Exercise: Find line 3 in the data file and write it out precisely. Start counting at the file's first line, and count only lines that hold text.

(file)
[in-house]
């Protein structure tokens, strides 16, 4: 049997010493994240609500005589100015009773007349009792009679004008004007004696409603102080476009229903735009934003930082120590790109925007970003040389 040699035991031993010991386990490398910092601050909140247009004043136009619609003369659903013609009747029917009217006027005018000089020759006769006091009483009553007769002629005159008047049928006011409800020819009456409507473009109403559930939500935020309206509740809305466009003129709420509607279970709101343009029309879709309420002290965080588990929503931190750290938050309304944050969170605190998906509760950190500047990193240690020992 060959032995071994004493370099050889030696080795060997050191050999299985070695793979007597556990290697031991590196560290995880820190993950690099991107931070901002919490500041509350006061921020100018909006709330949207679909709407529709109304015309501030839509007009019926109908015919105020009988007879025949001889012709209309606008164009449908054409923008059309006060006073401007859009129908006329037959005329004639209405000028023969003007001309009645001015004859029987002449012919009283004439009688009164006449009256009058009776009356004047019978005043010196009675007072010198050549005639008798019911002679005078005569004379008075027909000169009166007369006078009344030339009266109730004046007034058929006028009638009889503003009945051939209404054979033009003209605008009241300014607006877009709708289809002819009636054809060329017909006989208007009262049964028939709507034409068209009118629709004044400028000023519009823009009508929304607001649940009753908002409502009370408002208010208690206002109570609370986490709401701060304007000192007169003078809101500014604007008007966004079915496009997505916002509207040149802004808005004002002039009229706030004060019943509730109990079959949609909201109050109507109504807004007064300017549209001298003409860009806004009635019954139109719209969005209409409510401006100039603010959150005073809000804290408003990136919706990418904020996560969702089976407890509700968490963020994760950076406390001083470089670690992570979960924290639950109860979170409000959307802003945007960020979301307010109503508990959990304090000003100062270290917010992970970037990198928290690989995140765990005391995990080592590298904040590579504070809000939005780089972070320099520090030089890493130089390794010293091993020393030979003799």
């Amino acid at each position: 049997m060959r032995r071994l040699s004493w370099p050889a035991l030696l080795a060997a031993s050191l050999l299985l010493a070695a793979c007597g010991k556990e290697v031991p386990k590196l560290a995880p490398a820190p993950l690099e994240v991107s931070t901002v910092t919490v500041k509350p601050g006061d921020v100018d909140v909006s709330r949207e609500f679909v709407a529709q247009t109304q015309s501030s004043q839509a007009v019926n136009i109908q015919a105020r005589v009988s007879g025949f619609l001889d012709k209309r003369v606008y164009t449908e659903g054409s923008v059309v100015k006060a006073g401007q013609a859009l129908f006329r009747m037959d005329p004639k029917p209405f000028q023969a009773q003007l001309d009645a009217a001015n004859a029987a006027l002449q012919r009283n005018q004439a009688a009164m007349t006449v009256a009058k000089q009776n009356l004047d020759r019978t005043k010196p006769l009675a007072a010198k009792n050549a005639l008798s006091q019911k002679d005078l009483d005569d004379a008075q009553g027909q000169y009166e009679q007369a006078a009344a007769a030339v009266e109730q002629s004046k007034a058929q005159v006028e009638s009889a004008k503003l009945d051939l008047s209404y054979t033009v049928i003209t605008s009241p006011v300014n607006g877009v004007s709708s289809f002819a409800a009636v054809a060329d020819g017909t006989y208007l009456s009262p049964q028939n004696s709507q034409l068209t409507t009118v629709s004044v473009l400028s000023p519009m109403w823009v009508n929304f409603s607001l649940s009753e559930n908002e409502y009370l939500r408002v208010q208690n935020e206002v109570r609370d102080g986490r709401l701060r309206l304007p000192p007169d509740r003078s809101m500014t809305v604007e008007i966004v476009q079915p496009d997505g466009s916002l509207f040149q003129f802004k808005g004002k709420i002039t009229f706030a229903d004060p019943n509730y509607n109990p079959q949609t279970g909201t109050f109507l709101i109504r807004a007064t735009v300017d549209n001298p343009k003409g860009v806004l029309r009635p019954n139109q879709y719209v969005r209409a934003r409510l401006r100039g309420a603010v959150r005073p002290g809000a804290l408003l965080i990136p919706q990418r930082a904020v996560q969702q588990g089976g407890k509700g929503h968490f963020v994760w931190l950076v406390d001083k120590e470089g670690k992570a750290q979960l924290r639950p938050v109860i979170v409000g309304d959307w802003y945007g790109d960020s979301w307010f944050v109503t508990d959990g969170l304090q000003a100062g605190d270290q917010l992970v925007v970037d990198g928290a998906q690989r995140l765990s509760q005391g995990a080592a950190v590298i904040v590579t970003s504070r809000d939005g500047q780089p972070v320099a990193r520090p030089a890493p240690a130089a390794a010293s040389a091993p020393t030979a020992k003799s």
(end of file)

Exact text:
């Amino acid at each position: 049997m060959r032995r071994l040699s004493w370099p050889a035991l030696l080795a060997a031993s050191l050999l299985l010493a070695a793979c007597g010991k556990e290697v031991p386990k590196l560290a995880p490398a820190p993950l690099e994240v991107s931070t901002v910092t919490v500041k509350p601050g006061d921020v100018d909140v909006s709330r949207e609500f679909v709407a529709q247009t109304q015309s501030s004043q839509a007009v019926n136009i109908q015919a105020r005589v009988s007879g025949f619609l001889d012709k209309r003369v606008y164009t449908e659903g054409s923008v059309v100015k006060a006073g401007q013609a859009l129908f006329r009747m037959d005329p004639k029917p209405f000028q023969a009773q003007l001309d009645a009217a001015n004859a029987a006027l002449q012919r009283n005018q004439a009688a009164m007349t006449v009256a009058k000089q009776n009356l004047d020759r019978t005043k010196p006769l009675a007072a010198k009792n050549a005639l008798s006091q019911k002679d005078l009483d005569d004379a008075q009553g027909q000169y009166e009679q007369a006078a009344a007769a030339v009266e109730q002629s004046k007034a058929q005159v006028e009638s009889a004008k503003l009945d051939l008047s209404y054979t033009v049928i003209t605008s009241p006011v300014n607006g877009v004007s709708s289809f002819a409800a009636v054809a060329d020819g017909t006989y208007l009456s009262p049964q028939n004696s709507q034409l068209t409507t009118v629709s004044v473009l400028s000023p519009m109403w823009v009508n929304f409603s607001l649940s009753e559930n908002e409502y009370l939500r408002v208010q208690n935020e206002v109570r609370d102080g986490r709401l701060r309206l304007p000192p007169d509740r003078s809101m500014t809305v604007e008007i966004v476009q079915p496009d997505g466009s916002l509207f040149q003129f802004k808005g004002k709420i002039t009229f706030a229903d004060p019943n509730y509607n109990p079959q949609t279970g909201t109050f109507l709101i109504r807004a007064t735009v300017d549209n001298p343009k003409g860009v806004l029309r009635p019954n139109q879709y719209v969005r209409a934003r409510l401006r100039g309420a603010v959150r005073p002290g809000a804290l408003l965080i990136p919706q990418r930082a904020v996560q969702q588990g089976g407890k509700g929503h968490f963020v994760w931190l950076v406390d001083k120590e470089g670690k992570a750290q979960l924290r639950p938050v109860i979170v409000g309304d959307w802003y945007g790109d960020s979301w307010f944050v109503t508990d959990g969170l304090q000003a100062g605190d270290q917010l992970v925007v970037d990198g928290a998906q690989r995140l765990s509760q005391g995990a080592a950190v590298i904040v590579t970003s504070r809000d939005g500047q780089p972070v320099a990193r520090p030089a890493p240690a130089a390794a010293s040389a091993p020393t030979a020992k003799s």